Peru’s new top drug official told Reuters that his government has reached an understanding with the U.S. on drug policy, with less emphasis on eradication and more on providing alternatives to coca growers.
In an interview with the news agency Ricardo Soberon (pictured) said, “we've reached a basic understanding with the United States about Peru's new policy.” Soberon explained that funding for “alternative development” strategies for coca farmers will rise to $25 million in 2012, up from $22 million this year. Funding for eradication, however, is likely to fall to $27.5 million from $38 million.
Despite less focus on eradication efforts, Soberon said that Peru would reach its goal of eradicating 10,000 hectares of coca this year.
Soberon pointed to the success of President Ollanta Humala’s government in fighting drugs, demonstrated by the seizure of 955 kilos of cocaine by Peruvian authorities last week. He also pointed out that the authorities had closed 18 unlicensed gas stations, as part of attempts to control the chemicals used to refine cocaine in Peru’s biggest coca growing region, the central Apurimac and Ene River Valley (VRAE).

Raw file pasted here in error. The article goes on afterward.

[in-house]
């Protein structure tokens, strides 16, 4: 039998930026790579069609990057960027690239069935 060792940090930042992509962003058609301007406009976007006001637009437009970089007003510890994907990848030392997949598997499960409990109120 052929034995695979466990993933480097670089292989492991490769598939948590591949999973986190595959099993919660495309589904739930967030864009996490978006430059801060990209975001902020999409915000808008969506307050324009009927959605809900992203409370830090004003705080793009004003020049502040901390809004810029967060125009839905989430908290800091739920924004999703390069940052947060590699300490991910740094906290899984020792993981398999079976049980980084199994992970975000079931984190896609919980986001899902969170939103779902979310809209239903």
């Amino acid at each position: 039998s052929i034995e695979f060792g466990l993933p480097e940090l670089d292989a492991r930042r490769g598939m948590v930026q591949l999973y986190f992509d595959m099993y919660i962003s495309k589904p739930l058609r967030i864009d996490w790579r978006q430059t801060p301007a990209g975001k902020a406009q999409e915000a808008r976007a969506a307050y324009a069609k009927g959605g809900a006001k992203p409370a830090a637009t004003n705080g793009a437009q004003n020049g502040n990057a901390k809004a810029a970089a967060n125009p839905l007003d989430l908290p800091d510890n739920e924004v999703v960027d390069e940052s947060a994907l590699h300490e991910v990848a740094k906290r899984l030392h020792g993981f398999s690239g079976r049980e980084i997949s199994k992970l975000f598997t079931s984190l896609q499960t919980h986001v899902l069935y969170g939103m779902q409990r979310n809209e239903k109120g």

In September, President Humala announced that his government plans to spend $20 million on software, enabling authorities to track the purchase and sale of chemicals used to produce cocaine.
Humala took office in July, and has shown his intention to reform drug policy. He initially caused some concern in the United States by suspending coca eradication for a week in September.
However, Humala has since called for greater counternarcotics cooperation with the U.S, relieving any fears that his administration would not participate in U.S. anti-drug efforts. Since then, the head of the U.S. military’s Southern Command has visited the VRAE region and expressed U.S. commitment to assisting the Peruvian government in its the fight against the Shining Path guerrilla group, which is heavily involved the drugs trade in the region.